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Animation Features Movies Shorts

Memories (Memorizu, メモリーズ)

1/ Magnetic Rose (Kanojo no Omoide, 彼女の想いで)

2/ Stink Bomb (Saishu Heiki, 最臭兵器)

3/ Cannon Fodder (Taiho no Machi, 大砲の街)

Directors

– 1/ Koji Morimoto, 2/ Tensai Okamura, 3/ Katsuhiro Otomo

– 1995 – Japan – Cert. 12 – 113m

*****

Executive producer Katsuhiro Otomo’s anime anthology adapts three of his dystopian-themed manga stories into animation – out on Blu-ray from All The Anime, Monday, 12th September, details below review

The film that made Otomo’s name and the one with which he’s most frequently associated is Akira (1988). It wasn’t his first film, though. Previously, he was one of nine directors who collaborated on the uneven portmanteau Robot Carnival (1987), a compendium of different animated stories based around robots of various types. One of the other directors was Koji Morimoto.

Memories is loosely similar – it only has three stories (and three directors), allowing each of the segments a bit more room. Its three episodes are very different yet perfectly complement each other. Otomo directed the third section Cannon Fodder.

Parts of the roughly two hour Akira drag, while Otomo’s later Steamboy (2004) gets lost within a massive set piece after a near perfect opening first reel or so.… Read the rest

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Features Live Action Movies

Brian And Charles

Director – Jim Archer – 2022 – UK – Cert. PG – 91m

***1/2

In rural Wales, an eccentric inventor builds a robot companion out of odds and ends, contends with the local bully and finds love – out in cinemas on Friday, July 8th, previews from Wednesday, July 6th

Welcome to the reclusive world of Brian (David Earl), an inventor in rural Wales who builds things in his shed. Scouring the area for piles of discarded junk, he repurposes bits and pieces in such objects as a flying cuckoo clock – if you’re wondering what the time is, you just look up in the sky and it tells you – which has wings, is powered by a bicycle and looks like it’ll never actually fly. June (Cara Chase), the friendly owner of the local store, is perturbed to see him trailing nets behind shoes.

Finding a mannequin head, he combines it with a washing machine for a body to create an ungainly, seven foot tall robot, Charles (Chris Hayward). Charles has an insatiable habit to finding out things about the world around him, and would ideally like to go travelling. Brian doesn’t think this is a good idea because the world isn’t a nice place.… Read the rest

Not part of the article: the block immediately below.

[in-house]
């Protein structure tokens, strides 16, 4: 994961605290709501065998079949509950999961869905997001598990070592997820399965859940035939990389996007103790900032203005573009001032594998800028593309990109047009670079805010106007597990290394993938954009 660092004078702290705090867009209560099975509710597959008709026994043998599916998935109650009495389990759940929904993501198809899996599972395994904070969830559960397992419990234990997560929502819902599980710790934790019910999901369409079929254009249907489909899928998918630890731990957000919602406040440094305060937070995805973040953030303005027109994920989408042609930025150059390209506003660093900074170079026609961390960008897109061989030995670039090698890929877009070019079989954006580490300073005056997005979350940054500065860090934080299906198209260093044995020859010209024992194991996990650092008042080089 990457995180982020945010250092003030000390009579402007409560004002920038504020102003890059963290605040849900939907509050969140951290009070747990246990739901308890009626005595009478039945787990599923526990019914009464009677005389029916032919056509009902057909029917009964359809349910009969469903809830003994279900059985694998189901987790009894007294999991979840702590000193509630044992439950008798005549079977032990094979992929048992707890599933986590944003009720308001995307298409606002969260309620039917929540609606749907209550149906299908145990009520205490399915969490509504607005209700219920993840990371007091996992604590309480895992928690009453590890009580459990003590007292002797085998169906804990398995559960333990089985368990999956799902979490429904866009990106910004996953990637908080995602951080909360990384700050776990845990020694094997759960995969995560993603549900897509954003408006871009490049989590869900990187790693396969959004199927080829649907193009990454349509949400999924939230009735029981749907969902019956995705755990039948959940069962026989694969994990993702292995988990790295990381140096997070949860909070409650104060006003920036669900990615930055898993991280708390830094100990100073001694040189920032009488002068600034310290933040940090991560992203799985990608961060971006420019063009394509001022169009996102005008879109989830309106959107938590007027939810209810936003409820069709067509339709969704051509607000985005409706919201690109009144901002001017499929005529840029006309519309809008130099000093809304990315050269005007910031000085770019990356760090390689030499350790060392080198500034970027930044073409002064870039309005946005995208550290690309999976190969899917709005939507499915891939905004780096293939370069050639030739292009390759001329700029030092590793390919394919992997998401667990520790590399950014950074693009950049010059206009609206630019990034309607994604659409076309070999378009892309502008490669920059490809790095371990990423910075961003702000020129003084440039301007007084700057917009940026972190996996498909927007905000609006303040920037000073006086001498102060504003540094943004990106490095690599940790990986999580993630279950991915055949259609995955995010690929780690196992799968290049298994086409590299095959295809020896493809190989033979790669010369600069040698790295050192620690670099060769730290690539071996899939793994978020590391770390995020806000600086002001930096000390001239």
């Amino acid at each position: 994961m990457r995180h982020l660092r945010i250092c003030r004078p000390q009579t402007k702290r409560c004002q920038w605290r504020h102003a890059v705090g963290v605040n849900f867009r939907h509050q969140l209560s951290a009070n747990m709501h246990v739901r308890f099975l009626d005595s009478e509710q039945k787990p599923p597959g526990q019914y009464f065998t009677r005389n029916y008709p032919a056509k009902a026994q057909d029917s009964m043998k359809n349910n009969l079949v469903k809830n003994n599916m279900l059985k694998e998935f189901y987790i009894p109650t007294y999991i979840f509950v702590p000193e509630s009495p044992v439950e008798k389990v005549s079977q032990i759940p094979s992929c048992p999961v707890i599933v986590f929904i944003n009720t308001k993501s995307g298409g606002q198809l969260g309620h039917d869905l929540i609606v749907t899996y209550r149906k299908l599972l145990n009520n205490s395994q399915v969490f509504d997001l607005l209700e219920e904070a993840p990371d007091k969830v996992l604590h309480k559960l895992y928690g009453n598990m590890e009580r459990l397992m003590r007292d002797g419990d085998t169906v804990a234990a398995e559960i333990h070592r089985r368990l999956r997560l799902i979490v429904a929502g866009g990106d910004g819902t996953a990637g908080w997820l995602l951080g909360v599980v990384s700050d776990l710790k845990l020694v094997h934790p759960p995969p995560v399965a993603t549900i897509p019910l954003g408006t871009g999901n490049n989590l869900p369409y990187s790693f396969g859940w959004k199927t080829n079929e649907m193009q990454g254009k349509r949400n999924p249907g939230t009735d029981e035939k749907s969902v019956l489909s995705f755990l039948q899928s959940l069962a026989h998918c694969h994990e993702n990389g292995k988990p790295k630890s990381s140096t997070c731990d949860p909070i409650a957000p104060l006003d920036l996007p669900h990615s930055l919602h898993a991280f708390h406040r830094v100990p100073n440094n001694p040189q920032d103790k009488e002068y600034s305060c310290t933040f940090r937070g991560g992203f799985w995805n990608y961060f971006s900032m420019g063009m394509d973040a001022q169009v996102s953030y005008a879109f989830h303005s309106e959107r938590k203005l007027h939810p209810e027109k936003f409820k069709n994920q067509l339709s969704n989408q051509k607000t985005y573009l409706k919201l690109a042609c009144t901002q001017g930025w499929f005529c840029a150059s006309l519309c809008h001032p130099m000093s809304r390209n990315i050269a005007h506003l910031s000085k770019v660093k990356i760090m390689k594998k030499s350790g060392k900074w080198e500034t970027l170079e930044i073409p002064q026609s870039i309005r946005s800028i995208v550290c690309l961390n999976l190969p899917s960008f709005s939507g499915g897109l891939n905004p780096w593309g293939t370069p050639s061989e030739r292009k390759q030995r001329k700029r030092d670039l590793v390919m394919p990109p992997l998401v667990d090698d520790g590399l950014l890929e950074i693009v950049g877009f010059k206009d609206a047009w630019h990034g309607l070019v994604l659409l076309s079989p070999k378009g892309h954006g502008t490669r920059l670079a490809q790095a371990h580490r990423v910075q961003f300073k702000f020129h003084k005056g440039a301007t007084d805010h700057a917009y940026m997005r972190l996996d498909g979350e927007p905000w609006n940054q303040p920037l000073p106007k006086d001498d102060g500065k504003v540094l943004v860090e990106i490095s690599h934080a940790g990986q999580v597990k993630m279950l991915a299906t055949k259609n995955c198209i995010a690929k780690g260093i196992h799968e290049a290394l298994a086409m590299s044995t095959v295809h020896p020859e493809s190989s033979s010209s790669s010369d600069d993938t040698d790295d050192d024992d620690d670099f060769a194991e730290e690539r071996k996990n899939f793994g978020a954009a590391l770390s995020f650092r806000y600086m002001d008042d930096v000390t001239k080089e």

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Features Live Action Movies

Mother Night

Director – Keith Gordon – 1996 – US – Cert. 15 – 114m

*****

In this adaptation of Kurt Vonnegut’s novel, a former Nazi propagandist awaits trial in Israel for war crimes – retail VHS review from Home Entertainment, 1997

From his Israeli prison cell where he must compose his memoirs while awaiting trial for his war crimes in black and white, Howard W. Campbell, Jr. (Nick Nolte in a career-defining performance) recalls in colour flashback his rise to fame in wartime Berlin as a radio propaganda writer / broadcaster for the Third Reich, surviving that regime’s madness by devoting himself to actress wife Helga (Sheryl Lee) and their self-contained Nation Of Two.

Recruited from a park as an undercover American spy by raincoat‑wearing American top brass John Goodman (a small part, but likewise impressive), Campbell has to incorporate coded messages to the Allies in his broadcasts. In 1944, Helga dies. After the War, Campbell winds up alone in a seedy New York apartment where neighbours include fellow widower Alan Arkin and Auschwitz survivor‑turned‑doctor Ayre Gross.

When admiring right wing activists arrive at Campbell’s door, the tale (based on Kurt Vonnegut’s novel) lurches even further into surrealism. Gordon’s direction is flawless throughout.… Read the rest

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Features Live Action Movies